Install Aircrack-ng on Ubuntu

Aircrack-ng is a whole suite of tools for Wireless Security Auditing. It can be used to monitor, test, crack or attack Wireless Security Protocols like WEP, WPA, WPA2. Aircrack-ng is command line based and is available for Windows and Mac OS and other Unix based Operating systems. Aircrack-ng suite contains a lot of tools used for various purposes but here we’ll only look at some important tools that are used more often in Wireless Security testing.


Airmon-ng is used to manage wireless card modes and to kill unnecessary processes while using aircrack-ng. To sniff a wireless connection, you need to change your wireless card from managed mode to monitor mode and airmon-ng is used for that purpose.


Airodump-ng is a wireless sniffer that can capture wireless data from one or more wireless Access Points. It is used to analyze nearby Access Points and to capture handshakes.


Aireplay-ng is used for replay attacks and as packet injector. It can be de-authenticate users from their APs to capture handshakes.


Airdecap-ng is used to decrypt encrypted WEP, WPA/WPA2 wireless packets with known key.


Aircrack-ng is used to attack WPA/WEP wireless protocols in order to find the key.


Aircrack-ng is easy to install in Ubuntu using APT. Just type the following command and this will install all tools available in Aircrack-ng suite.

sudo apt-get update
sudo apt-get install -y aircrack-ng


In this article, we’ll take a quick look at how to use aircrack-ng to crack an encrypted wireless network (TR1CKST3R in this example) to find the password.

First of all, list out all available wireless cards connected to your PC using ‘iwconfig’ command.

We’ll use ‘wlxc83a35cb4546’ named wireless card for this tutorial (This might be different in your case). Now, kill all the processes running on wireless card using airmon-ng.

ubuntu@ubuntu:~$ sudo airmon-ng check kill
Start Monitor mode on ‘wlxc83a35cb4546’ by typing
ubuntu@ubuntu:~$ sudo airmon-ng start wlxc83a35cb4546

Now, airmon-ng has started Monitor mode on wireless card, it’ll appear as different name ‘wlan0mon’. Run ‘iwconfig’ again to list wireless details.

Then, use airodump-ng to see nearby Wireless Access Points and their properties.

ubuntu@ubuntu:~$ sudo airodump-ng wlan0mon

You can narrow down search using MAC (–bssid) and channel (-c) filters. To capture handshake (Handshake contains encrypted password), we need to save our packets somewhere using “–write” option. Type,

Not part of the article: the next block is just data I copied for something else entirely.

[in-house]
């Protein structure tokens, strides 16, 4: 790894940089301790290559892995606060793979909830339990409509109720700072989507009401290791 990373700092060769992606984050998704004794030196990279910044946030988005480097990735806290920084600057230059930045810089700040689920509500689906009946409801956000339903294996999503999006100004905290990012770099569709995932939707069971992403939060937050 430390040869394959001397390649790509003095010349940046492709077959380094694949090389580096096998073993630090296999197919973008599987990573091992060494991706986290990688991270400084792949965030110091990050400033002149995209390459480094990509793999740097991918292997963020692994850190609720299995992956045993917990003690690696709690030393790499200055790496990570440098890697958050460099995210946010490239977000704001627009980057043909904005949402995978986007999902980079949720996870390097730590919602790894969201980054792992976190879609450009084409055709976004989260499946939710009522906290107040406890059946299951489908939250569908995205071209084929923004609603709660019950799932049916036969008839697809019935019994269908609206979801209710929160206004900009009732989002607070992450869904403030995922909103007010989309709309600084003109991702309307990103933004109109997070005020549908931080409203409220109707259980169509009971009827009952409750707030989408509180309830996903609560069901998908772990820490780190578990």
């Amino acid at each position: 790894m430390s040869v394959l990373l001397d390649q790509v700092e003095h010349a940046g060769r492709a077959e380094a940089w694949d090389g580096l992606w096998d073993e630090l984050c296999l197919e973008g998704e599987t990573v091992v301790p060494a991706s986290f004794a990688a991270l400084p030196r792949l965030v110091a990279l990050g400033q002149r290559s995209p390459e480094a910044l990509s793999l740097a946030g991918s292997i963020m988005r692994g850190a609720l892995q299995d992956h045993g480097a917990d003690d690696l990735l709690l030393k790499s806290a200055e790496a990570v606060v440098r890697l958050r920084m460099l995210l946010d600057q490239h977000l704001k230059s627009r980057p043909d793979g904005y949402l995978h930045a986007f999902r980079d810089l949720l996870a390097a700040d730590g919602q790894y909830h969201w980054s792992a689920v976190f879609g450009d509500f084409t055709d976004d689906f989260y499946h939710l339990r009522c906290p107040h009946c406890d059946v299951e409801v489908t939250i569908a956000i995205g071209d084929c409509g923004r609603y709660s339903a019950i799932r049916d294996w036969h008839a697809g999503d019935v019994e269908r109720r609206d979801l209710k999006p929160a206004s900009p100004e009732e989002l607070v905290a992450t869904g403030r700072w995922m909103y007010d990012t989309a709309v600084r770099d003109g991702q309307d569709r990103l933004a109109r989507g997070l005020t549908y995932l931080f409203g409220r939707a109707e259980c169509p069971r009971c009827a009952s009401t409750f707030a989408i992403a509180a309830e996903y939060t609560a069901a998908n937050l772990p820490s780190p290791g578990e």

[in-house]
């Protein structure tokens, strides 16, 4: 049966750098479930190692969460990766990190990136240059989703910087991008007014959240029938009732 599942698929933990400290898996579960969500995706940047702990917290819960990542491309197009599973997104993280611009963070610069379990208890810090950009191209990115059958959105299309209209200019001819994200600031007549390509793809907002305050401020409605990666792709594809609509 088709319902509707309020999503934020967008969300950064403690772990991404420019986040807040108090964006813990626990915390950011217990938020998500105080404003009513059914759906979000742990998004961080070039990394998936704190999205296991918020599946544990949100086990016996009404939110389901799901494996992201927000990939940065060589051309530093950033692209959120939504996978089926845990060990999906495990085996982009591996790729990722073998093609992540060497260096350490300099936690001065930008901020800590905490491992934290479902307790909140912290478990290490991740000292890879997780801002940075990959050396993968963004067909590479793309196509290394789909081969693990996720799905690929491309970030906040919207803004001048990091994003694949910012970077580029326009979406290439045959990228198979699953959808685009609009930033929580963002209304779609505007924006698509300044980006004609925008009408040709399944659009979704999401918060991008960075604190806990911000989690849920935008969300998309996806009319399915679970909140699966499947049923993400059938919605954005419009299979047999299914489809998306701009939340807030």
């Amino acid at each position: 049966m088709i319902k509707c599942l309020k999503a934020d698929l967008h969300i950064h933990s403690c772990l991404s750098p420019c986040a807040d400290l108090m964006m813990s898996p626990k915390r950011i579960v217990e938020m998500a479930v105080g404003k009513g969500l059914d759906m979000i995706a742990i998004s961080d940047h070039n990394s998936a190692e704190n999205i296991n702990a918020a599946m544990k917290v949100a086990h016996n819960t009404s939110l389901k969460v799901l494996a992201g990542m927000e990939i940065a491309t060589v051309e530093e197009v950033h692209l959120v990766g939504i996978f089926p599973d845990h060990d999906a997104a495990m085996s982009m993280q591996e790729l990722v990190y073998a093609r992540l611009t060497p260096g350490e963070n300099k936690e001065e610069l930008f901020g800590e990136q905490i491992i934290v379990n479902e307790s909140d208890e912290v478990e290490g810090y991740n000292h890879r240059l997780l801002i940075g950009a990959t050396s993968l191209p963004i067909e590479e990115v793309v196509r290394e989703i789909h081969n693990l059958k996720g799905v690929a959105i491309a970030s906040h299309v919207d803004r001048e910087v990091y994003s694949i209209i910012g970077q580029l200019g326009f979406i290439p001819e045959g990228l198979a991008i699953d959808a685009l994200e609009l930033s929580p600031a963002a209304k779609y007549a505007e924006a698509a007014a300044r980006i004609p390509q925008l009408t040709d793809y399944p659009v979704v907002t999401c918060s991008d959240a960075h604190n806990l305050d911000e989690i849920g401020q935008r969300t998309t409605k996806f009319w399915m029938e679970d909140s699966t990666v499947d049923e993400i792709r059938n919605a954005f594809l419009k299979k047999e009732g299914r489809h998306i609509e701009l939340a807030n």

ubuntu@ubuntu:~$ sudo airodump-ng --bssid 6C:B7:49:FC:62:E4
 -c 11 wlan0mon --write /tmp/handshake.cap

--bssid : Access Point’s MAC Address

-c : Access Point’s channel [1-13]

--write : Stores captured packets at a defined location

Now, we need to de-authenticate every device from this Access Point using Aireplay-ng utility. Write

ubuntu@ubuntu:~$ sudo aireplay-ng -0 100 -a [MAC_ADD] wlan0mon

-a : Specify Access Points MAC for Aireplay-ng

-0 : Specify number of deauth packets to send

After a while, all devices will be disconnected from that Access Point, when they’ll try to reconnect, running airodump-ng will capture the handshake. It’ll appear at the top of running airodump-ng.

Handshake is stored in ‘/tmp/’ directory, and contains encrypted password that can be brute forced offline using a dictionary. To crack the password, we’ll be using Aircrack-ng. Type

ubuntu@ubuntu:~$ sudo aircrack-ng /tmp/handshake.cap-01.cap -w
-w : Specify the dictionary location

Aircrack-ng will go through the list of passwords, and if found, it’ll display the password used as key.

In this case, aircrack-ng found the password used ‘123456789’.

Now, stop Monitor mode on wireless card and restart the network-manager.

ubuntu@ubuntu:~$ sudo airmon-ng stop wlan0mon
ubuntu@ubuntu:~$ sudo service network-manager restart


Aircrack-ng can be used to audit Wireless Security or to crack forgotten passwords. There are some other similar tools available for this purpose like Kismet but aircrack-ng is better known for good support, versatility and having wide range of tools. It has easy to use Command line interface which can easily be automated using any scripting language like Python.

About the author

Usama Azad

A security enthusiast who loves Terminal and Open Source. My area of expertise is Python, Linux (Debian), Bash, Penetration testing, and Firewalls. I’m born and raised in Wazirabad, Pakistan and currently doing Undergraduation from National University of Science and Technology (NUST). On Twitter i go by @UsamaAzad14